BASKETBALL: ONE HELL OF A GENE POOL
By BRANDON HURLEY
Jaxson Hayes wasn’t used to having his toughness questioned, let alone by his mom.
The 19-year old’s mother isn’t any ordinary parent and the moment of clarity hit Kristi (Kinne) Hayes like a load of bricks.
Perhaps it was due to her 6’10” teenager’s powerful elbow or how the mother of four fully realized the sheer athletic talent her oldest possessed, withdrawing pure adrenaline and passion in the process.
This was no longer a simple competitive battle between mother and son in their Ohio driveway. Kinne-Hayes’ drills had gotten to Jaxson, using his mother’s encouragement to fuel him.
As it turns out, Jaxson, the freshman offspring of Jefferson-Scranton’s most prolific female basketball player, was set to become one of the hottest talents in the country, etching his place among family lore.
The Big 12 Freshman of the Year quickly, if not a little late thanks to a delayed growth spurt, climbed the recruiting ranks during the summer of 2017, exploding from a handful of offers to gathering interest from dozens of Division I schools. He eventually landed at the University of Texas this past fall, where he’s become one of the hottest NBA prospects in the country.
What sets this success story apart is the connections to the state of Iowa, and Jefferson, in particular.
The eldest Hayes, son of Kinne-Hayes and her husband Jonathan Hayes, the former University of Iowa tight end and former Cincinnati Bengals tight ends coach, returned to his mother’s home state in early February as a member of the Longhorns to take on the Iowa State Cyclones.
It was a unique moment, a mere 45 or so miles from the hardwood where his mother shined in the early 90s. She averaged 52 points per game her senior year for the 1991 Jefferson-Scranton six-on-six squad, the top mark in Iowa that year. Kinne-Hayes’ career produced the school’s only two state tournament appearances en route to setting the all-time six-on-six school scoring record of 3,406 career points. The forward was a freshman on the first-ever J-S state tournament team in 1988 averaging 20 points, a squad which featured three future Division I players in Trisha Waugh (Iowa), Cathy Proctor (Kentucky) and Kinne-Hayes. The former Ram was a success from the moment the 5-11 forward took the court, a string of dominance that secured her a scholarship at Drake University. She went on to earn Missouri Valley Conference player of the year honors in 1995, guiding the Bulldogs to a berth in the NCAA tournament.
Jaxson marvels at the uniqueness of the six-on-six game, having never seen the beloved sport in action.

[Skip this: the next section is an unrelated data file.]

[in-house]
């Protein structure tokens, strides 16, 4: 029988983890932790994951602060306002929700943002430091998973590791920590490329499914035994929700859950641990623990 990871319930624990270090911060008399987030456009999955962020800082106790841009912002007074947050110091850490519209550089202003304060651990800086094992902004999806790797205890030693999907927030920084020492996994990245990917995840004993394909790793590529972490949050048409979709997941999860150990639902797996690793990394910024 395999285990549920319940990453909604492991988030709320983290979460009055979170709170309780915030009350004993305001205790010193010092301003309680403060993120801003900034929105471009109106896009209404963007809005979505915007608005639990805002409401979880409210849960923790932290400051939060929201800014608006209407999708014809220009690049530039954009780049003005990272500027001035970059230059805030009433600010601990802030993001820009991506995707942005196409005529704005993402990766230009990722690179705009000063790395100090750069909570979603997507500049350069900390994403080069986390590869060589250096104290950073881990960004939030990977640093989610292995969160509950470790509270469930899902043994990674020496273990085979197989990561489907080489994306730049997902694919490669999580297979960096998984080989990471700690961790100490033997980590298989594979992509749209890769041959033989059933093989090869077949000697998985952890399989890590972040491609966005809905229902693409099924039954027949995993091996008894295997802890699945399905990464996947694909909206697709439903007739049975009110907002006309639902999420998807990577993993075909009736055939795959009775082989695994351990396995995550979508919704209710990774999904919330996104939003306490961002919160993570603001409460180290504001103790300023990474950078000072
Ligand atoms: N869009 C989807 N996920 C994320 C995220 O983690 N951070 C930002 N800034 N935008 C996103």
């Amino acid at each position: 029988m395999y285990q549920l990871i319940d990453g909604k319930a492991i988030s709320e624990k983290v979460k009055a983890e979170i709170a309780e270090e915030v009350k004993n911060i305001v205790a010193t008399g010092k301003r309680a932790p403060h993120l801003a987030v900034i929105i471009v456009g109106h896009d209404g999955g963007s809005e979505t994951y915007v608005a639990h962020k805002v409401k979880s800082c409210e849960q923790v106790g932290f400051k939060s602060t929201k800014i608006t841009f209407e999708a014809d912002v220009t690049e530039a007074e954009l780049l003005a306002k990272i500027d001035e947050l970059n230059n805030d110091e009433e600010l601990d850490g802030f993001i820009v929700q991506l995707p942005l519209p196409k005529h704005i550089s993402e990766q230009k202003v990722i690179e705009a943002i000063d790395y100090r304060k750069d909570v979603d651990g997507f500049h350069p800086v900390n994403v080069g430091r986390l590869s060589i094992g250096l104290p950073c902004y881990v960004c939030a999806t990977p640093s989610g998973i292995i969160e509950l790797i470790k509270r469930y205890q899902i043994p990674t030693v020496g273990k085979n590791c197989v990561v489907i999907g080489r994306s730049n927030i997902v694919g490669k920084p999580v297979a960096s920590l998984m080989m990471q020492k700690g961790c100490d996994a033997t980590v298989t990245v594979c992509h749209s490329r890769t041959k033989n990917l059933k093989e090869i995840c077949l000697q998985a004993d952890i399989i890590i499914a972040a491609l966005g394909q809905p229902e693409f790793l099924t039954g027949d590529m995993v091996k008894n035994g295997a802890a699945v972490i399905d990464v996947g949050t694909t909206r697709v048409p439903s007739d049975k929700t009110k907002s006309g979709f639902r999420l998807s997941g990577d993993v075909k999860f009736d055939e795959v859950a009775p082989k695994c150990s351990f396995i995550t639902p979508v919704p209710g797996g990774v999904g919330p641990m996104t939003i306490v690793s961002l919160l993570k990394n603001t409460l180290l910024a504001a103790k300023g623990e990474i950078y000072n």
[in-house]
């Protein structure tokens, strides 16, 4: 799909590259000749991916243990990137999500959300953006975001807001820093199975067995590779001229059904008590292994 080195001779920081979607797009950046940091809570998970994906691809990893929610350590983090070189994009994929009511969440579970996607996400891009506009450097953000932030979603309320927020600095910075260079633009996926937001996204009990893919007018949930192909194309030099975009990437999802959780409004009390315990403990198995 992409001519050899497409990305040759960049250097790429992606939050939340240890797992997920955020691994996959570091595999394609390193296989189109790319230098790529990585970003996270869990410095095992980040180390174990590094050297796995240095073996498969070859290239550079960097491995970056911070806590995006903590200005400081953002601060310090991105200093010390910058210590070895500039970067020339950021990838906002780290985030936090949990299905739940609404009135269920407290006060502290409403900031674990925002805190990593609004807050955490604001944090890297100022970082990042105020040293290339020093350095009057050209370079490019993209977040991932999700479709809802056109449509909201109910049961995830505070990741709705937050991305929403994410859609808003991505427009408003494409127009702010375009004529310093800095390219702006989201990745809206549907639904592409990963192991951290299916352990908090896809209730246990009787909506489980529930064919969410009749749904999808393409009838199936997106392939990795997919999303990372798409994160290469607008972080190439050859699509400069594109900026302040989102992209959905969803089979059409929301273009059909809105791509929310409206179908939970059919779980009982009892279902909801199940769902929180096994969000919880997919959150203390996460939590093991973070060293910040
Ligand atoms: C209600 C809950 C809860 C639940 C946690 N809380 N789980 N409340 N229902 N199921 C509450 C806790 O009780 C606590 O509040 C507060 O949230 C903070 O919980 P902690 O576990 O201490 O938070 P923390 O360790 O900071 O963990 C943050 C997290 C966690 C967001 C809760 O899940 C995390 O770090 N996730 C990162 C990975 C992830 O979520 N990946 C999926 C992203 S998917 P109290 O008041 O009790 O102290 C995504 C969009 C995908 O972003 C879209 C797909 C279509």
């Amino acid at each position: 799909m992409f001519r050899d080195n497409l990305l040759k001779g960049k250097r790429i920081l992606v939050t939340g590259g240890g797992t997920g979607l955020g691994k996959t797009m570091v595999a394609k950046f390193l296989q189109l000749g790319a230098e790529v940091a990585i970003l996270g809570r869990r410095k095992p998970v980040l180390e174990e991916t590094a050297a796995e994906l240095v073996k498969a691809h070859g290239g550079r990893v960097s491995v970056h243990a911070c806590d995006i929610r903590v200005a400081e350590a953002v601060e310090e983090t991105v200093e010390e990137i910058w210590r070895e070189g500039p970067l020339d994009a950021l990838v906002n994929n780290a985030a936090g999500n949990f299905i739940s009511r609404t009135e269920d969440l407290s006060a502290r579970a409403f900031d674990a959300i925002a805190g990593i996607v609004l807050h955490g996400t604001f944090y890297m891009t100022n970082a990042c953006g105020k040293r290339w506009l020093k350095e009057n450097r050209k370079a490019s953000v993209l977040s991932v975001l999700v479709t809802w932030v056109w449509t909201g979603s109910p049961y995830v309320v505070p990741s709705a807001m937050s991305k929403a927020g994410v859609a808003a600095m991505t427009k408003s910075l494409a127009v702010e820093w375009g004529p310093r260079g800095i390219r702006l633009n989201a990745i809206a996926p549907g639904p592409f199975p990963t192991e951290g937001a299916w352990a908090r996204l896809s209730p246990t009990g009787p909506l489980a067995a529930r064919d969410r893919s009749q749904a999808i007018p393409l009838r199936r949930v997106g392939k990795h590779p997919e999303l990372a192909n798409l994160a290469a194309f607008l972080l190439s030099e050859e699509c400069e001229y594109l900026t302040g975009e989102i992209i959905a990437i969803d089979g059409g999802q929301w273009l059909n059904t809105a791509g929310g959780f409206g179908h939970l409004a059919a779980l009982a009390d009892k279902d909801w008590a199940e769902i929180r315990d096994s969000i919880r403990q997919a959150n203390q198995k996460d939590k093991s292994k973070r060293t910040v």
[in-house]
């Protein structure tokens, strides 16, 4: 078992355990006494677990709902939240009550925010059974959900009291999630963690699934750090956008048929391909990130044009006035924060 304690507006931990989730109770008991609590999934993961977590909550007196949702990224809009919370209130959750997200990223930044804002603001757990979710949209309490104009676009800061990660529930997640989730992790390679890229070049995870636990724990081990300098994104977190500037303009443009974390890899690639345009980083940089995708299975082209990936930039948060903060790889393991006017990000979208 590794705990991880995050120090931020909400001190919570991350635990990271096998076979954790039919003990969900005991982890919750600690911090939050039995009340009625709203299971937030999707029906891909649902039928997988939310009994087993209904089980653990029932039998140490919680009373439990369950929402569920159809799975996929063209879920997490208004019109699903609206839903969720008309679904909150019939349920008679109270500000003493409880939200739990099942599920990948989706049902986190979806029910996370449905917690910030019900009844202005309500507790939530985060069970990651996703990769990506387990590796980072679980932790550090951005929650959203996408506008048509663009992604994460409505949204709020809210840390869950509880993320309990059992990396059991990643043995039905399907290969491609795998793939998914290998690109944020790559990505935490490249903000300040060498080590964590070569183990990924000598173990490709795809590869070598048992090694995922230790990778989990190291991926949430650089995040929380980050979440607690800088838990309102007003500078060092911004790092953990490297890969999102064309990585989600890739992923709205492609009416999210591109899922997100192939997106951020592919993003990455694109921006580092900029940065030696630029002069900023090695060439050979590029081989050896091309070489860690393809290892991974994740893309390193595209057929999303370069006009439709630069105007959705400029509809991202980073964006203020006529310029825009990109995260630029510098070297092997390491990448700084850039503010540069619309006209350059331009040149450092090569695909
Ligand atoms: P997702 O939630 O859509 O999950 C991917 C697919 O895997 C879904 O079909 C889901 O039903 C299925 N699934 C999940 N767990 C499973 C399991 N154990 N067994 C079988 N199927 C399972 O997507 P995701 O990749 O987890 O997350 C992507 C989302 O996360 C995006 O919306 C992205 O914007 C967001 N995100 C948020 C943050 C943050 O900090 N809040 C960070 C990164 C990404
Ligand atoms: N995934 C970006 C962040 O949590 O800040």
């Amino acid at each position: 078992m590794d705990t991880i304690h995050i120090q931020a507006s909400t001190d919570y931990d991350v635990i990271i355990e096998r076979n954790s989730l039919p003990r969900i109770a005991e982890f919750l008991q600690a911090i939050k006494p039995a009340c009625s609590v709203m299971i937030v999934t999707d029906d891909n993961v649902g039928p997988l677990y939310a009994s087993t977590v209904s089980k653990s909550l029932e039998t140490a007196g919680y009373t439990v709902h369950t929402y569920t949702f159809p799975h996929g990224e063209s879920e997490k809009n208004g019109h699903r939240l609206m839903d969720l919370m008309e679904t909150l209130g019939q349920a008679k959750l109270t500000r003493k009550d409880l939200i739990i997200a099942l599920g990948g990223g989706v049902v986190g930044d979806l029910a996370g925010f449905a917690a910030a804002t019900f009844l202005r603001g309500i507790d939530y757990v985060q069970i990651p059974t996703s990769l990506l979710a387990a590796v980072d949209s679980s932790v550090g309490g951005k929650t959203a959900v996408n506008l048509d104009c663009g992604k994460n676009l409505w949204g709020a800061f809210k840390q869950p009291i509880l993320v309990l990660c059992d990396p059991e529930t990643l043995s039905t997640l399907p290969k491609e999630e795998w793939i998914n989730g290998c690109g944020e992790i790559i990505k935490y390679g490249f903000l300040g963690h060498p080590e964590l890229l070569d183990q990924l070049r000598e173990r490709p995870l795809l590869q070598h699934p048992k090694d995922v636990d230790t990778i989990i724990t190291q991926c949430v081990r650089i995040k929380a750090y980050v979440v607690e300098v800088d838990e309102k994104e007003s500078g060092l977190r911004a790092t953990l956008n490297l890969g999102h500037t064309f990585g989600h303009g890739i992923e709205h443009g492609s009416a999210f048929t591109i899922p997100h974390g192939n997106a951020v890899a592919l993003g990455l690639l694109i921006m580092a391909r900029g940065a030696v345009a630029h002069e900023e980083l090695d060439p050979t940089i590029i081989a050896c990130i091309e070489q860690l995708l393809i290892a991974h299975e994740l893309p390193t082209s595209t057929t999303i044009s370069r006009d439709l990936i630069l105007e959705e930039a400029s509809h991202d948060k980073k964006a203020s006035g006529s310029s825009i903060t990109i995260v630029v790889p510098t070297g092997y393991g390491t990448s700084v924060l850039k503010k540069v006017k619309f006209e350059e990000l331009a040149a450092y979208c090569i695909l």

“He believes the stories, but he still wonders why we only got two dribbles,” Kinne-Hayes said. “Those were just the rules. I told him that’s why I appreciated every dribble I had. I got somewhere when I was dribbling. Unlike today, kids will dribble just to dribble.”
Basketball has always been a giant part of Kinne-Hayes’ life, not only for the excitement it provided, but because of the joy it brought her parents. That’s really what drove her to become the best and why it still plays a key role in her day-to-day actions.
“I loved basketball because it made my parents so happy to watch me,” Kinne-Hayes said. “My parents did not critique me, they didn’t tell me what I needed to do better. The more they were impressed, the harder I tried to please them and I fell in love with it. It brought so much fun and joy and purpose to me.”
Likewise, Kinne-Hayes’ oldest has used his talents to provide his family with hours and hours of excitement. Jaxson is a physical specimen on the court, averaging 10 points per game to go with five rebounds and 2.5 blocks per game. He’s insanely athletic with top-notch measurable, testing in at 6-11, 225 pounds as a raw 19-year old prospect with a 7-4 wing span. He’s the definition of a rim-runner, excelling on defense while executing the pick-and-roll offense to near perfection, scoring a majority of his buckets on vicious dunks or easy layups.
Jaxson has put together quite the career some 28 years after his mother, though not nearly as historic. He’s projected as a top 20 NBA pick this summer and is one of the top big men in the country, the second-most efficient scorer at 73 percent. He’s adapted nicely as a role player, a stark contrast from his mother’s high school days.
Having dealt with the hoopla that comes with high-level basketball before, the Iowa Girls High School Athletic Union Hall-of-Famer has allowed herself to drink in every moment of Jaxson’s sky-rocketing career.
Kinne-Hayes and Jonathan are, in fact, parents to a pair of high profile athletes, as their daughter, Jillian, is second all-time in scoring at Loveland High School in Ohio. The junior has drawn interest from Kentucky, Xavier, Cincinnati and Tulsa, among many others.
Viewing basketball from a parents’ perspective has been an absolute blast for Kinne-Hayes, experiencing exactly what her parents cherished several decades earlier.
“It’s a thousand times better,” Kinne Hayes said. “It’s so nice to see your kids having fun when they work hard and it pays off. And to see that smile on their face.”
Jaxson has made his fair share of visits to Jefferson, as the Hayes family would often make annual trips before high school athletics took over. He last visited Jefferson during his senior year, an adventure which saw him scrimmage with Greene County basketball players, including all-state honoree and the most prolific three-point shooter in Ram history, Trey Hinote.
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After Kinne’s Drake playing career concluded following her 1995 season in Des Moines, she jumped into coaching, first as an assistant at Southern Illinois, then at the University of Oklahoma before starting a family with her husband.
Naturally, Kinne-Hayes, quickly took on the role of super mom, always encouraging her children, but at the same time offering tips. She just couldn’t shake that urge to teach, even if it happened to be her children.